At the end of the second section and beginning of the third there was a high-interest spatial and formal episode, the Plaza del Callao, which can also be considered as a “fourth act” of the total “theater” that Gran Vía supposes. Or if you prefer, and because of its uniqueness, a theater of your own. An intense and independent scene, spatially punctual in this case being a square.
There-and counting on time-there was an intense scene that began with some very important characters. The first was the Palacio de la Prensa (Arch. Pedro Muguruza, 1924-28), in a more or less neo-Baroque style, but late, not related to the buildings of the first section, and yes, and much, with the metropolitan intentions and the evocation of buildings in height. Muguruza’s stays in the United States were not, of course, foreign to these intentions, which we had already highlighted in more general terms.
But the second character, the Capitol building (or Carrión, has two names, Arch. Luis Martínez Feduchi and Vicente Eced y Eced, 1931-33), although it also links to America, at least through what it has of decoration with the style “Art-Dèco”, it is related mainly with the German expressionism, and, very concretely, with the work of Mendelshon, when this influential architect decided to soften the expressionism with the features and vocabulary of rationalism. This allowed him to practice a very attractive and practical architecture, which earned him important works, on the one hand, and also the exercise of an important international influence, on the other. Probably one of the most fortunate works in the world within the environment of this influence was precisely this Capitol building, won by Feduchi and Eced in a restricted contest (which was also presented by Muguruza and Gutiérrez Soto) and built in a place where its An elaborate formal proposal serves as an image for Gran Vía itself, offering itself as a perspective fund for the second section, the most important for its situation and its horizontality.
It is very remarkable for the two mentioned buildings, true protagonists of the square, the skillful handling of the different scales and characters they faced there. In the Palacio de la Prensa there are three: the building is presented in front of the square in the form of a tower, whose configuration seems autonomous, although it is not, to the third section of the avenue with a building of medium and continuous scale, and part of behind, the old town, with the smaller scale that the blind volume of the cinema allows. In the Capitol there are only two scales or characters, but also very clear and well resolved: the tower scale, equally autonomous only in appearance, explicit in the square and in intense dialogue with the Palace of the Press, and enormously active in the background of perspective cited above. The second scale, also parallel to that of the Palacio de la Prensa, is the most continuous, of medium and horizontal height of the slightly descending development of the third section of the avenue. Both the prominence of both buildings in the square and the skillful handling of the different scales mentioned make these copies, and their dialogue, one of the most intense and successful episodes of this great stage.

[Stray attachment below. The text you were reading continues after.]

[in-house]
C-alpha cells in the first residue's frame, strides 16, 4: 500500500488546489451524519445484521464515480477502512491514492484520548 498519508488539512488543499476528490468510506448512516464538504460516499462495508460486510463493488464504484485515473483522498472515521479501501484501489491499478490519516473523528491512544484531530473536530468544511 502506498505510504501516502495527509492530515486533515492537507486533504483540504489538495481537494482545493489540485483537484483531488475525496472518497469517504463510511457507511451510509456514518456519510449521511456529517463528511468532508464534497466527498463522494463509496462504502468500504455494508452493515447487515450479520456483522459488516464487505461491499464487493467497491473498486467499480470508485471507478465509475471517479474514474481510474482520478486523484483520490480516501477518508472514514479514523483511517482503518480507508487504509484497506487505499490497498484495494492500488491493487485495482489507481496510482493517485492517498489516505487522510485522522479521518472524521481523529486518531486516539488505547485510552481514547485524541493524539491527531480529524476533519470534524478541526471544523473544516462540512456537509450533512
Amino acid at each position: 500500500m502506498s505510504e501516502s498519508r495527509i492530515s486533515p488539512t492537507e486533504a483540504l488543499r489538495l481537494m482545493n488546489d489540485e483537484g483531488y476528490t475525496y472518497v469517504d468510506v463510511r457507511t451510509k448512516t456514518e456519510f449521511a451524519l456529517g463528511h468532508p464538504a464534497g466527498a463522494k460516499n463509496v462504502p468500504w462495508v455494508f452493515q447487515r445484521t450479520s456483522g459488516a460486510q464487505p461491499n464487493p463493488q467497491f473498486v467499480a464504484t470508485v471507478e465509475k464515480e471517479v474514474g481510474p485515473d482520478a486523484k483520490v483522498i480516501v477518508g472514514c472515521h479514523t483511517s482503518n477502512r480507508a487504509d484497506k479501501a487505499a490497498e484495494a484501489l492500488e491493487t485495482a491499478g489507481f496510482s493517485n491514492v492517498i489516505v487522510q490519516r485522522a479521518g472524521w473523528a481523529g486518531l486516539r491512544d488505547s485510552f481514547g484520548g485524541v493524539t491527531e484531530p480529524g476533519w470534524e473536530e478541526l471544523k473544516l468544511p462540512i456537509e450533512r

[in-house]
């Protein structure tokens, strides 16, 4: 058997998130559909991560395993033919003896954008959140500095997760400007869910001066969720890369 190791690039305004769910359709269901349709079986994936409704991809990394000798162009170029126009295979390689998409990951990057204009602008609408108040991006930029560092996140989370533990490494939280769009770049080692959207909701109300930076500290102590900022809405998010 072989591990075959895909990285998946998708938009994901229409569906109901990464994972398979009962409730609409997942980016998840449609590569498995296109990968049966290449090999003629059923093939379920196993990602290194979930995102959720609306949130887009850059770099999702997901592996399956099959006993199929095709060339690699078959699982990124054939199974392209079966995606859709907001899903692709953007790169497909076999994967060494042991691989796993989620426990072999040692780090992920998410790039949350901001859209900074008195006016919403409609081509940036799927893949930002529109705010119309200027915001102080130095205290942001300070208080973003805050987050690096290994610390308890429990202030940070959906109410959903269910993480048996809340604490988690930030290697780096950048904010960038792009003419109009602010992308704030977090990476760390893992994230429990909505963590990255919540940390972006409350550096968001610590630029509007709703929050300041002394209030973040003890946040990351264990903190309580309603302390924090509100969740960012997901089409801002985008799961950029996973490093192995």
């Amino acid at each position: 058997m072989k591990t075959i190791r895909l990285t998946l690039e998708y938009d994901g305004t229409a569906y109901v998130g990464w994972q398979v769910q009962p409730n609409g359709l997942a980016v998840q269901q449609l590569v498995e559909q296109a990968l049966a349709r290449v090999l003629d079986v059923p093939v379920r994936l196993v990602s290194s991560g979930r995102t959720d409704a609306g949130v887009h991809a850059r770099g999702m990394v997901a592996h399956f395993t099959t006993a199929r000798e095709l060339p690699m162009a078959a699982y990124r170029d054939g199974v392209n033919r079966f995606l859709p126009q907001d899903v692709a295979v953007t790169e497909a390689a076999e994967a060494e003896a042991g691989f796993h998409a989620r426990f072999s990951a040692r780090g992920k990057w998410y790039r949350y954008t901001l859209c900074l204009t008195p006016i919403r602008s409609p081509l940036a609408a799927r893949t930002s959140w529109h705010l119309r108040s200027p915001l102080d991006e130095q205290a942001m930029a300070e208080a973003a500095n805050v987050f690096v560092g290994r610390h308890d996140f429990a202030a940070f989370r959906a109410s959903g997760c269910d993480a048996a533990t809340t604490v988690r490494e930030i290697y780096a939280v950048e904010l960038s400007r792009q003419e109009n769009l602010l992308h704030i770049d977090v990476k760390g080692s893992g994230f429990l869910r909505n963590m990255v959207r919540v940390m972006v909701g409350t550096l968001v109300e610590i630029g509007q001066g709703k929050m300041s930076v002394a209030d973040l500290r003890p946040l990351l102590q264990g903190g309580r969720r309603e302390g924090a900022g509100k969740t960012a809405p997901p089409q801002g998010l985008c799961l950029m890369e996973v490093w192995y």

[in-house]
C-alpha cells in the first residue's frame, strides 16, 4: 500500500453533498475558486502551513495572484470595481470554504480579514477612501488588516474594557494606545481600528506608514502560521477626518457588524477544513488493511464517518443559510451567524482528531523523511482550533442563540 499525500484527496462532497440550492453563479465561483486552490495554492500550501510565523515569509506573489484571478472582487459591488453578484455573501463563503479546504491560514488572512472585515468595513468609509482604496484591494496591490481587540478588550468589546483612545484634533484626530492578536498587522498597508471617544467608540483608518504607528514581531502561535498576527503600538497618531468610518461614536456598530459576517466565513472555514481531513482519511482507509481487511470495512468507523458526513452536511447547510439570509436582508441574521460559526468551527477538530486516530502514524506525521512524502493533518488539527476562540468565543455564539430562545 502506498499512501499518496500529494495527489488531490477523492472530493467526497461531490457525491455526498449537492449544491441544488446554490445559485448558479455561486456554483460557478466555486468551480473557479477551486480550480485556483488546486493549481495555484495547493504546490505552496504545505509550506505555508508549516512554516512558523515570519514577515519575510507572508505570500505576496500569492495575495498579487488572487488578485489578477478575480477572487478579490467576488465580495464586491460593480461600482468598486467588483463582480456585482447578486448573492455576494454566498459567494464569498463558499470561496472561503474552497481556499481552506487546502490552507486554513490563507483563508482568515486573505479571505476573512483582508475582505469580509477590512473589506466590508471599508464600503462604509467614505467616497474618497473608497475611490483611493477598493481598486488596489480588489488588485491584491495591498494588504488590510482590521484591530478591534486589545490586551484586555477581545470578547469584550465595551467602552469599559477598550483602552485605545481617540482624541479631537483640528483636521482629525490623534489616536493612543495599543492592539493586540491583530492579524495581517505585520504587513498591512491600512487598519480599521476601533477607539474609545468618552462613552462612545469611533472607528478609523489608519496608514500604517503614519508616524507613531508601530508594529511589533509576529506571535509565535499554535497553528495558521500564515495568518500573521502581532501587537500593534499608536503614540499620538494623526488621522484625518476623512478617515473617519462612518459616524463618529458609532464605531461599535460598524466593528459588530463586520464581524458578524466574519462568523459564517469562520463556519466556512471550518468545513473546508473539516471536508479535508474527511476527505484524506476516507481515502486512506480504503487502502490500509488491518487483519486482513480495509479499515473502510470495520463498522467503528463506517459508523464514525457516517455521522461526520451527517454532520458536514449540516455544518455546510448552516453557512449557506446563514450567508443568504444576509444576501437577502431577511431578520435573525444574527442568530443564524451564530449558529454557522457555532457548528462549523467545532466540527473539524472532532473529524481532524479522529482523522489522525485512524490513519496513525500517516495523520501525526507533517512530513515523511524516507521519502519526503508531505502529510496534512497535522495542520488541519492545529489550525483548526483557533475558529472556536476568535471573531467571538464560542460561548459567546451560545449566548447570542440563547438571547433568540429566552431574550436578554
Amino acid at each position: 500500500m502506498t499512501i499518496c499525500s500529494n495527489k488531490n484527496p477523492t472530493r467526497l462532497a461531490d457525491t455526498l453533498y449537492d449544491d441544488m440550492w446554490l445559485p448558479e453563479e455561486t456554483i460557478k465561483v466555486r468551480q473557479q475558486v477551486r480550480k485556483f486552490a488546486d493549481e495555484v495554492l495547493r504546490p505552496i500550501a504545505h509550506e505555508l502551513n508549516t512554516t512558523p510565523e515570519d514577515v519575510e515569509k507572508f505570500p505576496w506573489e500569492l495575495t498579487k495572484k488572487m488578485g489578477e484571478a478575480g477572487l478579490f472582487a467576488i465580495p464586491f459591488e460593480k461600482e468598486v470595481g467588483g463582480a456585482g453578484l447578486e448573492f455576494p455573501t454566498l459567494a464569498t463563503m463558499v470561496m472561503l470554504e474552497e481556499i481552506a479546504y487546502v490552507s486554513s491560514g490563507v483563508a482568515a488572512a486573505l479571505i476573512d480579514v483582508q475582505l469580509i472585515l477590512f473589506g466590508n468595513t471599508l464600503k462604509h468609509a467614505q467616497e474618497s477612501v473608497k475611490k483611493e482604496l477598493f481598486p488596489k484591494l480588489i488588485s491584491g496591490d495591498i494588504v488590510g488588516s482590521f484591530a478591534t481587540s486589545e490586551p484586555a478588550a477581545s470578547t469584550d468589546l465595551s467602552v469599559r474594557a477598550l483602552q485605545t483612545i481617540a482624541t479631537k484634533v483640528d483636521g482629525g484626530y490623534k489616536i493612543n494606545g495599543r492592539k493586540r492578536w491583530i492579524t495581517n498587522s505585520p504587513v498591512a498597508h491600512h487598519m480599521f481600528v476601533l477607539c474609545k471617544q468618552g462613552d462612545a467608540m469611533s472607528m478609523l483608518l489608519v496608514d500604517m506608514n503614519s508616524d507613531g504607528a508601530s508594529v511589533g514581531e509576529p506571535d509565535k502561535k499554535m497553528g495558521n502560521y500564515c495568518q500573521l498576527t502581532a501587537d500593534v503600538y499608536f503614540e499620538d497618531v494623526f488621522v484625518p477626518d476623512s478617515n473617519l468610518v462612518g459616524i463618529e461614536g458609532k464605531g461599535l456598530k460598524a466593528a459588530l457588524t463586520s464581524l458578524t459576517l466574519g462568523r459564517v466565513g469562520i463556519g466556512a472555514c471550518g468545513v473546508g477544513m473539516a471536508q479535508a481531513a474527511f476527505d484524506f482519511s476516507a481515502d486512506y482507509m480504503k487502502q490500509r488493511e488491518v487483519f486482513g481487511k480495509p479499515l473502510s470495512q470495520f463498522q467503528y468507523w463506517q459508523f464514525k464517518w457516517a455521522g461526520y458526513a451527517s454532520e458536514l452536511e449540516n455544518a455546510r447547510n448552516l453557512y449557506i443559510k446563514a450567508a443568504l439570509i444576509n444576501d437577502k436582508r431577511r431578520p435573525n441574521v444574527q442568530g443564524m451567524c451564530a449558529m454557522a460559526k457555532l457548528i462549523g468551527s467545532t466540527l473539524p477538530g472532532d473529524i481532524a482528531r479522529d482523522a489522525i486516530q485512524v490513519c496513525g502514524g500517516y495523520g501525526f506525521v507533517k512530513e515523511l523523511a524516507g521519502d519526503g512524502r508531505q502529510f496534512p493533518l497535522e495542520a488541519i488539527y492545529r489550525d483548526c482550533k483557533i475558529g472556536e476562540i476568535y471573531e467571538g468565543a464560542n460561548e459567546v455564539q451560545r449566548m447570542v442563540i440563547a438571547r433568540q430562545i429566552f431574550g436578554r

The rest of the buildings of the square, and from this same period or earlier, are only complementary. One could highlight, if anything, the building of the Callao cinema (architect Luis Gutiérrez Soto, 1926-27) and this because of its specialized dedication – a building that is only a cinema – and because of the dome with which it was proposed to enter into dialogue both with the oldest buildings and with the two great future protagonists, that seemed to guess.
The other unique buildings are modern. The one that is today of the FNAC was the one of “Galerías Preciados” (also of Luis Gutiérrez Soto, realized after the civil war -40 years and increased later of height -50 years-, today it appears relatively reformed for its new use). Its neutrality of abstract skyscraper completes well the square when establishing a new character in smooth dialogue with the two previous towers. Where today is “El Corte Inglés” (which was also “Galerías Preciados”, two commercial institutions that were very important for the city, the second one already disappeared) was first the “Hotel Florida” (Arch. Antonio Palacios, which was a reference important for the Cuban-Spaniards returned to the metropolis and who visited the capital), demolished to give rise to the expansion of “Galerías Preciados” (archives Antonio Perpiñá and Luis Iglesias, 1964-68). With these contributions, more modern and of good quality, a very important scene has been renewed and completed, so much so that it can be said that it is by itself a synthesis, and, thus, the true protagonist of the great avenue.
Antonio González-Capitel Martínez · PhD architect · professor at ETSAM
Madrid · january 2016
Es arquitecto y catedrático de Proyectos de la Escuela de Arquitectura de Madrid, fue director de la revista Arquitectura (COAM) de 1981-86 y de 2001-09. Historiador, ensayista y crítico, ha publicado numerosos artículos en revistas españolas y extranjeras sobre arquitectura española e internacional. Entre sus libros destacan diferentes monografías sobre arquitectos.